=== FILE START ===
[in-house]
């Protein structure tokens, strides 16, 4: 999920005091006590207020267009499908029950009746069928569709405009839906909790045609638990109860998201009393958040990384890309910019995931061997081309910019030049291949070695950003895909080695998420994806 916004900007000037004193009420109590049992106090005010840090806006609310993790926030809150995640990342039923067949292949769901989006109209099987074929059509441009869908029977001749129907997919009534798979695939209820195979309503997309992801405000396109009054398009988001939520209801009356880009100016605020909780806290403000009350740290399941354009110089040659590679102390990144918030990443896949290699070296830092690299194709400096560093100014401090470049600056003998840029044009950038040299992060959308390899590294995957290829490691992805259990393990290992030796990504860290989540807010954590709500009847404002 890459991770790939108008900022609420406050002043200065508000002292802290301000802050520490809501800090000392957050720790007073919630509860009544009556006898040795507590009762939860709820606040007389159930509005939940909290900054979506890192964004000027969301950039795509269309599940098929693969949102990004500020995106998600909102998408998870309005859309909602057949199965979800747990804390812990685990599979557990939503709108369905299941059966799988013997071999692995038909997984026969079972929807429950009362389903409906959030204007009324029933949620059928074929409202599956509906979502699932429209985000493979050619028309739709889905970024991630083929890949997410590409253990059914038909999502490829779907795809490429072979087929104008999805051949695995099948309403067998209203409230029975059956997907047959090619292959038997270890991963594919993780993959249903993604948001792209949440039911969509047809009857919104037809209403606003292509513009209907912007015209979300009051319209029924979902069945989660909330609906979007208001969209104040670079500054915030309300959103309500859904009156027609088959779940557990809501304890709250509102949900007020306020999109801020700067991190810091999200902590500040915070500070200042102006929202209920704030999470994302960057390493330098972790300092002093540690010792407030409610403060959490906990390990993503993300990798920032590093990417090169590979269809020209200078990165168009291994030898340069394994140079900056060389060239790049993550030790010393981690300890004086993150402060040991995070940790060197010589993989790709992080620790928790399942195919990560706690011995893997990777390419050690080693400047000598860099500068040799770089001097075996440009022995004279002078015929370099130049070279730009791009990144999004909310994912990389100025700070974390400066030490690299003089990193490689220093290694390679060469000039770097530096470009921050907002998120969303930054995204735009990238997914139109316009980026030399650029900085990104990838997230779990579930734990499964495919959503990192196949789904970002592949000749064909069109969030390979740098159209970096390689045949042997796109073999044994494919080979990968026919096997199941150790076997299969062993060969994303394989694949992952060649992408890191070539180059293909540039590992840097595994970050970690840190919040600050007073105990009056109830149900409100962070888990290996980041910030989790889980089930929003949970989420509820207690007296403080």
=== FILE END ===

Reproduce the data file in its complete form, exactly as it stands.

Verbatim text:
[in-house]
């Protein structure tokens, strides 16, 4: 999920005091006590207020267009499908029950009746069928569709405009839906909790045609638990109860998201009393958040990384890309910019995931061997081309910019030049291949070695950003895909080695998420994806 916004900007000037004193009420109590049992106090005010840090806006609310993790926030809150995640990342039923067949292949769901989006109209099987074929059509441009869908029977001749129907997919009534798979695939209820195979309503997309992801405000396109009054398009988001939520209801009356880009100016605020909780806290403000009350740290399941354009110089040659590679102390990144918030990443896949290699070296830092690299194709400096560093100014401090470049600056003998840029044009950038040299992060959308390899590294995957290829490691992805259990393990290992030796990504860290989540807010954590709500009847404002 890459991770790939108008900022609420406050002043200065508000002292802290301000802050520490809501800090000392957050720790007073919630509860009544009556006898040795507590009762939860709820606040007389159930509005939940909290900054979506890192964004000027969301950039795509269309599940098929693969949102990004500020995106998600909102998408998870309005859309909602057949199965979800747990804390812990685990599979557990939503709108369905299941059966799988013997071999692995038909997984026969079972929807429950009362389903409906959030204007009324029933949620059928074929409202599956509906979502699932429209985000493979050619028309739709889905970024991630083929890949997410590409253990059914038909999502490829779907795809490429072979087929104008999805051949695995099948309403067998209203409230029975059956997907047959090619292959038997270890991963594919993780993959249903993604948001792209949440039911969509047809009857919104037809209403606003292509513009209907912007015209979300009051319209029924979902069945989660909330609906979007208001969209104040670079500054915030309300959103309500859904009156027609088959779940557990809501304890709250509102949900007020306020999109801020700067991190810091999200902590500040915070500070200042102006929202209920704030999470994302960057390493330098972790300092002093540690010792407030409610403060959490906990390990993503993300990798920032590093990417090169590979269809020209200078990165168009291994030898340069394994140079900056060389060239790049993550030790010393981690300890004086993150402060040991995070940790060197010589993989790709992080620790928790399942195919990560706690011995893997990777390419050690080693400047000598860099500068040799770089001097075996440009022995004279002078015929370099130049070279730009791009990144999004909310994912990389100025700070974390400066030490690299003089990193490689220093290694390679060469000039770097530096470009921050907002998120969303930054995204735009990238997914139109316009980026030399650029900085990104990838997230779990579930734990499964495919959503990192196949789904970002592949000749064909069109969030390979740098159209970096390689045949042997796109073999044994494919080979990968026919096997199941150790076997299969062993060969994303394989694949992952060649992408890191070539180059293909540039590992840097595994970050970690840190919040600050007073105990009056109830149900409100962070888990290996980041910030989790889980089930929003949970989420509820207690007296403080």